Forever the staple of dorm rooms and early-adulthood apartments, IKEA furniture is almost instantly recognizable for its clean minimalism. The furniture isn’t exactly known for lasting a lifetime, given the target market’s budget restraints and evolving taste. Considering this, along with customer demands for more sustainable practices, IKEA is piloting a furniture buyback and resale program in the U.S.

The company already has the repurchase program underway in other countries, and it will debut stateside in Conshohocken, Pennsylvania, before a likely expansion to the rest of its U.S. stores. According to a recent CivicScience study, nearly 3 in 10 Americans are at least somewhat likely to either purchase or trade in used furniture from IKEA’s buyback program.

A majority of adults who like to shop at IKEA “a lot” are at least somewhat likely to purchase used furniture, followed by 40% of Americans who are more casual IKEA shoppers. Even 14% of consumers who don’t like shopping at IKEA at all might give it a try. 

Despite the stated mission of sustainability and aiming to make IKEA a “climate positive” company that reduces more greenhouse gas emissions than the chain itself emits by 2030, the environment doesn’t seem to be a huge consideration for consumers looking to try out the IKEA buyback program. Surprisingly, consumers who never adjust their lifestyle to help the environment are more inclined to be very likely to get used furniture from the buyback program. And Americans who will help the environment when it’s convenient are slightly more likely to express some interest in the program than the most environmentally-conscious shoppers.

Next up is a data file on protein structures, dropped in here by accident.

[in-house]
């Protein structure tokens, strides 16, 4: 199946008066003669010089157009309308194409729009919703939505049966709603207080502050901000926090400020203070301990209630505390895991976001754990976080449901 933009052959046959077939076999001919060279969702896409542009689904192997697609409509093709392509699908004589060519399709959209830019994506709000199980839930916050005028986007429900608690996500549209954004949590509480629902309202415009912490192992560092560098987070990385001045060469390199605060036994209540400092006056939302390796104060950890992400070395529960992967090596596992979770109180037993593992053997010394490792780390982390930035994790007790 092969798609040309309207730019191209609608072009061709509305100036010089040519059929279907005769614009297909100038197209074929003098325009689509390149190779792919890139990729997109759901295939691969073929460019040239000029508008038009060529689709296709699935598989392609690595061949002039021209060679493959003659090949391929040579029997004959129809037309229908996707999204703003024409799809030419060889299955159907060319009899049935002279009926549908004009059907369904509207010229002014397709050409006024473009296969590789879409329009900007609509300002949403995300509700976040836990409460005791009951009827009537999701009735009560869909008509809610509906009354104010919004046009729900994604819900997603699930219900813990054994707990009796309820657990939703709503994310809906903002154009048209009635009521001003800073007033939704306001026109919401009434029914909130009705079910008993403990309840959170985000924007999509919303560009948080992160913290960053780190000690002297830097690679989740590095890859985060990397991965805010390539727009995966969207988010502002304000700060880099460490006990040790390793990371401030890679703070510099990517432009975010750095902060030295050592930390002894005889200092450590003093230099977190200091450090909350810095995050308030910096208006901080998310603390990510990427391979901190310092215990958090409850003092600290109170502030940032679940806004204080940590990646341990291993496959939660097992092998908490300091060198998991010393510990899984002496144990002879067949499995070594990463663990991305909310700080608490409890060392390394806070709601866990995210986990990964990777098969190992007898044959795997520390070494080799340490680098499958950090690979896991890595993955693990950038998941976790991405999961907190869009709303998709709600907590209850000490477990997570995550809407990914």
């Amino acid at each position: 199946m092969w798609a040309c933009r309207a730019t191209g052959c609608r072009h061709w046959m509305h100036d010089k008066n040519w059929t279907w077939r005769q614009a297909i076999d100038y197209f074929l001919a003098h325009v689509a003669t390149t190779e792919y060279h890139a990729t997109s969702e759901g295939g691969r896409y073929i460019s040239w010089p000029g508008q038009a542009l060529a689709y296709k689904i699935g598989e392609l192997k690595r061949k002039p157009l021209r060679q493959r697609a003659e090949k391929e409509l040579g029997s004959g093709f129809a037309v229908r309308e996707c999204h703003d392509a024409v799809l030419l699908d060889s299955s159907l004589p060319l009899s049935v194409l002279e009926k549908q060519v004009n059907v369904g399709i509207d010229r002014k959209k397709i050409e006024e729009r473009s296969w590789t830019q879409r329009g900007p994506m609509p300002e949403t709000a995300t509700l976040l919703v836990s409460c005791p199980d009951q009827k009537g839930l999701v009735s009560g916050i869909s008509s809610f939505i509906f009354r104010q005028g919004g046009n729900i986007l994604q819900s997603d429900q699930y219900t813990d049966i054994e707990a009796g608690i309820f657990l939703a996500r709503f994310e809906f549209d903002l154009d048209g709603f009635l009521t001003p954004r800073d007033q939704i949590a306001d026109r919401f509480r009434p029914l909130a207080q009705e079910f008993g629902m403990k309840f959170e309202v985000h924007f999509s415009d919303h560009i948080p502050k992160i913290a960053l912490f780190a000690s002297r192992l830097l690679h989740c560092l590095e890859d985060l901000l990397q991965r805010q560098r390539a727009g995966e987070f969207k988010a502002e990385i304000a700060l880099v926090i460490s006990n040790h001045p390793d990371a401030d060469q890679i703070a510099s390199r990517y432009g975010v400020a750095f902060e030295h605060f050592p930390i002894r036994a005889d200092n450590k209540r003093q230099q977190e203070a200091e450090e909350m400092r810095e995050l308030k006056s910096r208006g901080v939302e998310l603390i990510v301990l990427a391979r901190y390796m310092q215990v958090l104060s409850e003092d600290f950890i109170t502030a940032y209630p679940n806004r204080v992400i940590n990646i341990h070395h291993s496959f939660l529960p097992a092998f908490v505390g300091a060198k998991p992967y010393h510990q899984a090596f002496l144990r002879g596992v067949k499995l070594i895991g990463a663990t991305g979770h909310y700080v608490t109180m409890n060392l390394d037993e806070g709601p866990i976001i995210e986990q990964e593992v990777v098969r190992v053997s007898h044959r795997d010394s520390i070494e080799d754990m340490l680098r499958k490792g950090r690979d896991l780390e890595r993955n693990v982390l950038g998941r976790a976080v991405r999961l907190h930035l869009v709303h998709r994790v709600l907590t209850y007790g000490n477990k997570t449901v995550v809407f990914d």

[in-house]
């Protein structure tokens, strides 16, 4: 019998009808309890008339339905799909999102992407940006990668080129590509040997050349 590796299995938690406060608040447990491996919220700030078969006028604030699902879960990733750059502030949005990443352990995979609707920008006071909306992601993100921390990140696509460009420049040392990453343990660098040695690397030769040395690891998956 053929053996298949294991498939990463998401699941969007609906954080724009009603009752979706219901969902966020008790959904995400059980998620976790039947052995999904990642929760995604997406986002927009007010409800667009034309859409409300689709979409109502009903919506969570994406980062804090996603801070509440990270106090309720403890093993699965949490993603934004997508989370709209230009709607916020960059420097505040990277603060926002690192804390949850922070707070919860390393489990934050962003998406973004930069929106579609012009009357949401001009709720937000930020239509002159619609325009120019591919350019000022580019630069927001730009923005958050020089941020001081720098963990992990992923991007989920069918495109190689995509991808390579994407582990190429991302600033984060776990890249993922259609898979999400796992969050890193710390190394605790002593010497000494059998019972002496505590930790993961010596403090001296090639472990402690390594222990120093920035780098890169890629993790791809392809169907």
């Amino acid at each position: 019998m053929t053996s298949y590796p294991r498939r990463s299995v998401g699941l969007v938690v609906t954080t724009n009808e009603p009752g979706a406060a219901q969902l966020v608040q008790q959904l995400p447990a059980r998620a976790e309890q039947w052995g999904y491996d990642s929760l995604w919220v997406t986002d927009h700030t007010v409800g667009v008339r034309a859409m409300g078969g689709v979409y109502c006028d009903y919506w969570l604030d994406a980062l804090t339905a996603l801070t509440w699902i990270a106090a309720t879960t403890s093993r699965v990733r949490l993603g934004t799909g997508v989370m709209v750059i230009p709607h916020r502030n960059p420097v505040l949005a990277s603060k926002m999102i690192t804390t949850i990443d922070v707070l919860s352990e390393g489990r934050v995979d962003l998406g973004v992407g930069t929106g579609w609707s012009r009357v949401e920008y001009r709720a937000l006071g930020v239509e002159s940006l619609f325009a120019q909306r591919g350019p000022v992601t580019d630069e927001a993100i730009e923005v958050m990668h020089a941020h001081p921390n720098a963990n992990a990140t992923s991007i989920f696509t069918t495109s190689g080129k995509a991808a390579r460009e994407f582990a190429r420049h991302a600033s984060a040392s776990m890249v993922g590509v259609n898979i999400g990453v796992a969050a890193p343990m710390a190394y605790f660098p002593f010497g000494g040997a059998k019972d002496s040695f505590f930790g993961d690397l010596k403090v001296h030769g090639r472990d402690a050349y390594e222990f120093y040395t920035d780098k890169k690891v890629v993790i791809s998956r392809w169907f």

Perhaps cost is king, and perhaps IKEA can attain its mission of sustainability without only relying on consumers who have the environment at top of mind. The current buyback interest levels might just be high enough among the store’s fans that it won’t matter — if more than half of IKEA’s die-hards do in fact shell out for used furniture, it should be here to stay.